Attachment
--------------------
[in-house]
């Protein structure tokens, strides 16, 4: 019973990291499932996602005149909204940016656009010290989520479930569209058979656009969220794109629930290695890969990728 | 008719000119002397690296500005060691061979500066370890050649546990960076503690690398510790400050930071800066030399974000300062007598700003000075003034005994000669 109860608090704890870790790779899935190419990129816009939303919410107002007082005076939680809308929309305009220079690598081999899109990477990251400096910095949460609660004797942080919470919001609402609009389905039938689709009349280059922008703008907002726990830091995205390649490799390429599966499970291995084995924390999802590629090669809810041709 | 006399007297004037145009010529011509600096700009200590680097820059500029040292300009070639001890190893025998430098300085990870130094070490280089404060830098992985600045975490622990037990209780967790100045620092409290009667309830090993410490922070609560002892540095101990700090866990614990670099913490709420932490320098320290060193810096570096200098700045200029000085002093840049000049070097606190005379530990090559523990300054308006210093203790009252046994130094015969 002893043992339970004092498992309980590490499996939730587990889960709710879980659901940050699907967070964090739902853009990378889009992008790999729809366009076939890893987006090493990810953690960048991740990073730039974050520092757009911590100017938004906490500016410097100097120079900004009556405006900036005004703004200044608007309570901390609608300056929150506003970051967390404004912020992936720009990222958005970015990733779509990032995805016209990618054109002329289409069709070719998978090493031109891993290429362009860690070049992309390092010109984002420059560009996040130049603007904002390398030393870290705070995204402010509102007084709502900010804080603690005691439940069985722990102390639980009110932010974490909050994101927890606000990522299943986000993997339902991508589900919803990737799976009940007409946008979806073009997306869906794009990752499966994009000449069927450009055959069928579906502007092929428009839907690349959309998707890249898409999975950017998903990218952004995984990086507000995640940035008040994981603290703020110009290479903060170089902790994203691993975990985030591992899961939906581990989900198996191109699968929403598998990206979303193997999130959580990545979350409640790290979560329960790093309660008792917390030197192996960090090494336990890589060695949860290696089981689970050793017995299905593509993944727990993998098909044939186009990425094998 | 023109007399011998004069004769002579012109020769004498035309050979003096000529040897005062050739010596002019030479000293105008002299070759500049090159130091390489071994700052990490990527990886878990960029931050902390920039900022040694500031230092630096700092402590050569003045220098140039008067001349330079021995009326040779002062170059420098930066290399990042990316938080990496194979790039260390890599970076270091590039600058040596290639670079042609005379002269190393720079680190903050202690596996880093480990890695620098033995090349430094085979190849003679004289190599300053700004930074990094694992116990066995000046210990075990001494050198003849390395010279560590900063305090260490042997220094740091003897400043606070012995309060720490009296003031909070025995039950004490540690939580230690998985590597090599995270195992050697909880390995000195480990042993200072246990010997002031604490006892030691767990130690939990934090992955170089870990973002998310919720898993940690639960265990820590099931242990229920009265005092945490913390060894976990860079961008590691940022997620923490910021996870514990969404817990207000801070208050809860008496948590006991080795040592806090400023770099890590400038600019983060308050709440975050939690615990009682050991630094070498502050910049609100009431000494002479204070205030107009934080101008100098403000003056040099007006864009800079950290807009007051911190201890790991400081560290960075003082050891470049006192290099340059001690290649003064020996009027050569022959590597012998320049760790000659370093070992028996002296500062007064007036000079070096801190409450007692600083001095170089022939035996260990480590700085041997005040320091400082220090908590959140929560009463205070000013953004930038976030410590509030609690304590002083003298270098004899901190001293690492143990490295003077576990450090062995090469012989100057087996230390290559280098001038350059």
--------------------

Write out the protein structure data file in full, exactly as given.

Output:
[in-house]
């Protein structure tokens, strides 16, 4: 019973990291499932996602005149909204940016656009010290989520479930569209058979656009969220794109629930290695890969990728 | 008719000119002397690296500005060691061979500066370890050649546990960076503690690398510790400050930071800066030399974000300062007598700003000075003034005994000669 109860608090704890870790790779899935190419990129816009939303919410107002007082005076939680809308929309305009220079690598081999899109990477990251400096910095949460609660004797942080919470919001609402609009389905039938689709009349280059922008703008907002726990830091995205390649490799390429599966499970291995084995924390999802590629090669809810041709 | 006399007297004037145009010529011509600096700009200590680097820059500029040292300009070639001890190893025998430098300085990870130094070490280089404060830098992985600045975490622990037990209780967790100045620092409290009667309830090993410490922070609560002892540095101990700090866990614990670099913490709420932490320098320290060193810096570096200098700045200029000085002093840049000049070097606190005379530990090559523990300054308006210093203790009252046994130094015969 002893043992339970004092498992309980590490499996939730587990889960709710879980659901940050699907967070964090739902853009990378889009992008790999729809366009076939890893987006090493990810953690960048991740990073730039974050520092757009911590100017938004906490500016410097100097120079900004009556405006900036005004703004200044608007309570901390609608300056929150506003970051967390404004912020992936720009990222958005970015990733779509990032995805016209990618054109002329289409069709070719998978090493031109891993290429362009860690070049992309390092010109984002420059560009996040130049603007904002390398030393870290705070995204402010509102007084709502900010804080603690005691439940069985722990102390639980009110932010974490909050994101927890606000990522299943986000993997339902991508589900919803990737799976009940007409946008979806073009997306869906794009990752499966994009000449069927450009055959069928579906502007092929428009839907690349959309998707890249898409999975950017998903990218952004995984990086507000995640940035008040994981603290703020110009290479903060170089902790994203691993975990985030591992899961939906581990989900198996191109699968929403598998990206979303193997999130959580990545979350409640790290979560329960790093309660008792917390030197192996960090090494336990890589060695949860290696089981689970050793017995299905593509993944727990993998098909044939186009990425094998 | 023109007399011998004069004769002579012109020769004498035309050979003096000529040897005062050739010596002019030479000293105008002299070759500049090159130091390489071994700052990490990527990886878990960029931050902390920039900022040694500031230092630096700092402590050569003045220098140039008067001349330079021995009326040779002062170059420098930066290399990042990316938080990496194979790039260390890599970076270091590039600058040596290639670079042609005379002269190393720079680190903050202690596996880093480990890695620098033995090349430094085979190849003679004289190599300053700004930074990094694992116990066995000046210990075990001494050198003849390395010279560590900063305090260490042997220094740091003897400043606070012995309060720490009296003031909070025995039950004490540690939580230690998985590597090599995270195992050697909880390995000195480990042993200072246990010997002031604490006892030691767990130690939990934090992955170089870990973002998310919720898993940690639960265990820590099931242990229920009265005092945490913390060894976990860079961008590691940022997620923490910021996870514990969404817990207000801070208050809860008496948590006991080795040592806090400023770099890590400038600019983060308050709440975050939690615990009682050991630094070498502050910049609100009431000494002479204070205030107009934080101008100098403000003056040099007006864009800079950290807009007051911190201890790991400081560290960075003082050891470049006192290099340059001690290649003064020996009027050569022959590597012998320049760790000659370093070992028996002296500062007064007036000079070096801190409450007692600083001095170089022939035996260990480590700085041997005040320091400082220090908590959140929560009463205070000013953004930038976030410590509030609690304590002083003298270098004899901190001293690492143990490295003077576990450090062995090469012989100057087996230390290559280098001038350059």